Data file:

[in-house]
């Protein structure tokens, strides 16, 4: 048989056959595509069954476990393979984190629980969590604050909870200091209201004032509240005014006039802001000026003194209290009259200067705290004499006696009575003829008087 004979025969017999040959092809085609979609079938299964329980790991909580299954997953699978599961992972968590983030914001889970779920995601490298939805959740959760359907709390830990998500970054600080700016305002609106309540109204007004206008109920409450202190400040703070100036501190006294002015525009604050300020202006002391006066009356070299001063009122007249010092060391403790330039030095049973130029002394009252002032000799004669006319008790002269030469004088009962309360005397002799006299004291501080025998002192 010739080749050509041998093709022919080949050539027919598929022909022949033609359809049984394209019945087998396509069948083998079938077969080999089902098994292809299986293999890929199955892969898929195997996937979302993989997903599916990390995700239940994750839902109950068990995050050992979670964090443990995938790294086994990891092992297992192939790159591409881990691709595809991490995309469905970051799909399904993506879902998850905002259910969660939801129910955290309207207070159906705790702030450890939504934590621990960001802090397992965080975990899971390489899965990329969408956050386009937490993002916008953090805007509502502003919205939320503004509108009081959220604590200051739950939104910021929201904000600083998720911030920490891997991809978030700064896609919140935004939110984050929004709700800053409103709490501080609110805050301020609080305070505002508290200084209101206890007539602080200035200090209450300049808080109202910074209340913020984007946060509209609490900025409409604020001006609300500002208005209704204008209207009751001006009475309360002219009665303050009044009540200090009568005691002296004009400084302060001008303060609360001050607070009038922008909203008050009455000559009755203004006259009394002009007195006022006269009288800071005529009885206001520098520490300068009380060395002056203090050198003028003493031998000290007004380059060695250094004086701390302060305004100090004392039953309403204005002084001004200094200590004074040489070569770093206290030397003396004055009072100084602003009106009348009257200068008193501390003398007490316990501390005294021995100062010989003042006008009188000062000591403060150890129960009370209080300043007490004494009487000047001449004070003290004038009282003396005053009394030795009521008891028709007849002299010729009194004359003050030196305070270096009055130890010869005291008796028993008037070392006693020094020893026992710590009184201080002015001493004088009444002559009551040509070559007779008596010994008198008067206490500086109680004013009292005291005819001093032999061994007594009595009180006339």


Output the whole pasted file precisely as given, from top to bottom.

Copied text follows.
[in-house]
């Protein structure tokens, strides 16, 4: 048989056959595509069954476990393979984190629980969590604050909870200091209201004032509240005014006039802001000026003194209290009259200067705290004499006696009575003829008087 004979025969017999040959092809085609979609079938299964329980790991909580299954997953699978599961992972968590983030914001889970779920995601490298939805959740959760359907709390830990998500970054600080700016305002609106309540109204007004206008109920409450202190400040703070100036501190006294002015525009604050300020202006002391006066009356070299001063009122007249010092060391403790330039030095049973130029002394009252002032000799004669006319008790002269030469004088009962309360005397002799006299004291501080025998002192 010739080749050509041998093709022919080949050539027919598929022909022949033609359809049984394209019945087998396509069948083998079938077969080999089902098994292809299986293999890929199955892969898929195997996937979302993989997903599916990390995700239940994750839902109950068990995050050992979670964090443990995938790294086994990891092992297992192939790159591409881990691709595809991490995309469905970051799909399904993506879902998850905002259910969660939801129910955290309207207070159906705790702030450890939504934590621990960001802090397992965080975990899971390489899965990329969408956050386009937490993002916008953090805007509502502003919205939320503004509108009081959220604590200051739950939104910021929201904000600083998720911030920490891997991809978030700064896609919140935004939110984050929004709700800053409103709490501080609110805050301020609080305070505002508290200084209101206890007539602080200035200090209450300049808080109202910074209340913020984007946060509209609490900025409409604020001006609300500002208005209704204008209207009751001006009475309360002219009665303050009044009540200090009568005691002296004009400084302060001008303060609360001050607070009038922008909203008050009455000559009755203004006259009394002009007195006022006269009288800071005529009885206001520098520490300068009380060395002056203090050198003028003493031998000290007004380059060695250094004086701390302060305004100090004392039953309403204005002084001004200094200590004074040489070569770093206290030397003396004055009072100084602003009106009348009257200068008193501390003398007490316990501390005294021995100062010989003042006008009188000062000591403060150890129960009370209080300043007490004494009487000047001449004070003290004038009282003396005053009394030795009521008891028709007849002299010729009194004359003050030196305070270096009055130890010869005291008796028993008037070392006693020094020893026992710590009184201080002015001493004088009444002559009551040509070559007779008596010994008198008067206490500086109680004013009292005291005819001093032999061994007594009595009180006339």